If Wendy Wasserstein had lived beyond her 56 years, would she have written a sequel to “The Heidi Chronicles,” a revival of which opened Thursday at the Music Box on Broadway? The lasting power of this 1988 play is that, more than ever, we really want to know what happens to the girl Heidi Holland (Elisabeth Moss) adopts at the end of “Chronicles.” In 1988, she was just a baby. Today, she would be a 27-year-old woman.
So the question looms: Would this baby grow up to be the confidently happy person Heidi never quite becomes? Or would Heidi, enduring yet another sea-change in women’s consciousness, watch her daughter outgrow a Disney tiara only to go into debt to Manolo Blahnik after bingeing on “Sex and the City”?
The “Sex and the City” comment isn’t flip. In act two of Wasserstein’s play, Heidi is asked to be a consultant on a TV pilot about a group of professional women who live in a loft. OK, the city is not Manhattan; it’s Houston, Texas, which is supposed to be a joke. But you get the idea. “Sex” arrived on TV a decade after “Heidi” first opened, and it’s very possible that Heidi’s daughter would have learned more about being a modern woman from HBO than Heidi herself. Would Heidi have then regretted not taking the TV job?
When a female exec (Ali Ahn) offers Heidi that gig, Wasserstein clearly sees TV as a big sell-out for her lead character, a revered art historian teaching at Columbia University. So why has Pam MacKinnon directed most of the supporting players around Moss as if they’re on a 1980’s sitcom? This approach might have worked on Broadway years ago, but in 2015 cable TV turns out far edgier fare on a weekly basis than the theater, on or off Broadway.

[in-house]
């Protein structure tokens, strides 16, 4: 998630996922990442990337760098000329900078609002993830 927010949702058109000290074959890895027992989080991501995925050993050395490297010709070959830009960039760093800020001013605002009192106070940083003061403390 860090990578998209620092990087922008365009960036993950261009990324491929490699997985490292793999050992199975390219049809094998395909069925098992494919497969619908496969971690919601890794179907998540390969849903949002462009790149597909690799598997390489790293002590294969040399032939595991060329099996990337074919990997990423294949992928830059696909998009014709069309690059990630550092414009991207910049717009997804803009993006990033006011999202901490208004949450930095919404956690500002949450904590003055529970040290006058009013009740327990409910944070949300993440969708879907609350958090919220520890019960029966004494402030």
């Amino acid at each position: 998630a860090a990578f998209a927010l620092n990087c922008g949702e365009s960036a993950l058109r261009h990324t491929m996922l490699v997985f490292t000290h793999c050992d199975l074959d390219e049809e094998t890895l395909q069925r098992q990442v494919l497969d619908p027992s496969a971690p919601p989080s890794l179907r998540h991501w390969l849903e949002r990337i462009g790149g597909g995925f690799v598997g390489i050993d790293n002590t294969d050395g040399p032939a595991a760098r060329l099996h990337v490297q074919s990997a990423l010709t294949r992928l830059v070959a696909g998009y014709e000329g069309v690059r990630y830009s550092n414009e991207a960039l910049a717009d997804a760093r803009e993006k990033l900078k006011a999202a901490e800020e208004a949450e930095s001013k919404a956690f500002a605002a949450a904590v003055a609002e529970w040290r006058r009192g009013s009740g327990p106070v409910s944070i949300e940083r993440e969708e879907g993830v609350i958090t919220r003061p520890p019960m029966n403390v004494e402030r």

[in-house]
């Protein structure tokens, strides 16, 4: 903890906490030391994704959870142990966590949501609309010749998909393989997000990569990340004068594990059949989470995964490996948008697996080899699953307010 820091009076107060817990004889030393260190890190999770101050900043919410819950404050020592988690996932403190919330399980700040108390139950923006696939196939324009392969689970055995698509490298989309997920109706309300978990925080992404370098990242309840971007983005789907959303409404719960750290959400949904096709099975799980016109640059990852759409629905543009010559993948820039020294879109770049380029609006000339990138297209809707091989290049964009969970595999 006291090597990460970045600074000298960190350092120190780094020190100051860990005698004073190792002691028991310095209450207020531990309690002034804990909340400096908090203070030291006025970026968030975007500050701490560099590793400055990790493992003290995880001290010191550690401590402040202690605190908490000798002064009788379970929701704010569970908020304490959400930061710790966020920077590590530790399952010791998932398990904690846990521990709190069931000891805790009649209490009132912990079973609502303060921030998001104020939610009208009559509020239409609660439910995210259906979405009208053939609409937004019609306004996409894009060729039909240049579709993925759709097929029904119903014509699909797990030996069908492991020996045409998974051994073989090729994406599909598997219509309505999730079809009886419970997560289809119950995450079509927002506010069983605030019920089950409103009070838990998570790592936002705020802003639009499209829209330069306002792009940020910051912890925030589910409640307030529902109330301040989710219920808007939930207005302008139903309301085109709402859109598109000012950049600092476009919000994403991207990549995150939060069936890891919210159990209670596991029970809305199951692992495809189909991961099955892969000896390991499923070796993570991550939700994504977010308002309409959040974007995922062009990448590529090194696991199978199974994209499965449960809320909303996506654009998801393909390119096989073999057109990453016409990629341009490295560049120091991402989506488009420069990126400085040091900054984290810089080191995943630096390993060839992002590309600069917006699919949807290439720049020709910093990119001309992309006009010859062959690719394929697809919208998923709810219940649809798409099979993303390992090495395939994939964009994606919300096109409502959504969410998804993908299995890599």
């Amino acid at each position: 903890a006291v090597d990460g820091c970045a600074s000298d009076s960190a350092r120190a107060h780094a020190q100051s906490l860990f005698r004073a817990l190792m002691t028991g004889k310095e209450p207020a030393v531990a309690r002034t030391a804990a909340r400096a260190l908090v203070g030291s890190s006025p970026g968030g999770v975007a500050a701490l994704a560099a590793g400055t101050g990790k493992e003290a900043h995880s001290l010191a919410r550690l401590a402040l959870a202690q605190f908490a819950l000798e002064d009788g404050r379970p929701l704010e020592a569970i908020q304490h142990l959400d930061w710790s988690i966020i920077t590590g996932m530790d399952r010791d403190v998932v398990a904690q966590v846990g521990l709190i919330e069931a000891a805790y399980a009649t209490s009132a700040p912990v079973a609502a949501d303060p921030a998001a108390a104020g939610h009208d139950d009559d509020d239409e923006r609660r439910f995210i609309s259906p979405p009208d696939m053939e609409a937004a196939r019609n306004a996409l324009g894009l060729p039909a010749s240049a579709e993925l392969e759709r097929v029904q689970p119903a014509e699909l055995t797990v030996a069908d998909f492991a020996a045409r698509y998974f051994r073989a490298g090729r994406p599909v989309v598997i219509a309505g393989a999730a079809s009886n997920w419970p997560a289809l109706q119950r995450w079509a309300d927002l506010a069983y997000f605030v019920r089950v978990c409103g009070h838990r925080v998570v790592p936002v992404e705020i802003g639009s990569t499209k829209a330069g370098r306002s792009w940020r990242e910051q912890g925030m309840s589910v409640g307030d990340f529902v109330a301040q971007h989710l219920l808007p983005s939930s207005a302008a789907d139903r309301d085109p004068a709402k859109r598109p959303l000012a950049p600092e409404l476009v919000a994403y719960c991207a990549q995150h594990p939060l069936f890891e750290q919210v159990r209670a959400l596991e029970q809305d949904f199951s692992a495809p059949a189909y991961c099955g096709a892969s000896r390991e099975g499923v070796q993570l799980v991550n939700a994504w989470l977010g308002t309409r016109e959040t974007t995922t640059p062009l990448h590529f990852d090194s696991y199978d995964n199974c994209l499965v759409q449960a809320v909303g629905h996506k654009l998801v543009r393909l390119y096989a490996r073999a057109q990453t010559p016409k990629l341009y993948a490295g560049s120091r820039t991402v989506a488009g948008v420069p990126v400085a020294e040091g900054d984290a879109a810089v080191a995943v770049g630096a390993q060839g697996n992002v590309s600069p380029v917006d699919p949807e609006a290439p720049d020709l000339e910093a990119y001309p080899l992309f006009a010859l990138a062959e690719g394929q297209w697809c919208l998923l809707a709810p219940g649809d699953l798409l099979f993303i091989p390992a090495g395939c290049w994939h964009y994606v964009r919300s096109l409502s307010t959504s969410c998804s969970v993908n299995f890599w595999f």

More TV bashing comes in the preceding scene wherein the two most important men in Heidi’s life — a gay best friend (Bryce Pinkham) and an ex-boyfriend (Jason Biggs) — shout her down during an on-camera interview hosted by a crass reporter (Tracee Chimo).
Heidi is pretty much mute in these two crucial scenes, which lead to her emotional breakdown in a speech to a women’s group. Moss succeeds in making Heidi’s dilemma vivid and crucial, even though here’s an art history major who gets tons of grants, can pick between teaching at Columbia or Carleton College, and is offered a TV gig that she never pitched and rejects because it’s too insignificant in light of her research on female artists of the 18th Century.
Wasserstein must have known she’d turned her heroine into a whiner, because late in act two the gay guy tells Heidi he wishes he had the “luxury” of her problems in the wake of the AIDS crisis, which has nearly eliminated his “family” of friends.
Heidi feels she lacks confidence because something her mother didn’t tell her, something that mothers routinely told their sons back in the 1960s. Here’s what mothers told those sons, “Follow the money and don’t major in art history.”
Who knows what became of Heidi’s baby? But as for Heidi herself, now at retirement age in 2015, she definitely regrets not taking that TV job.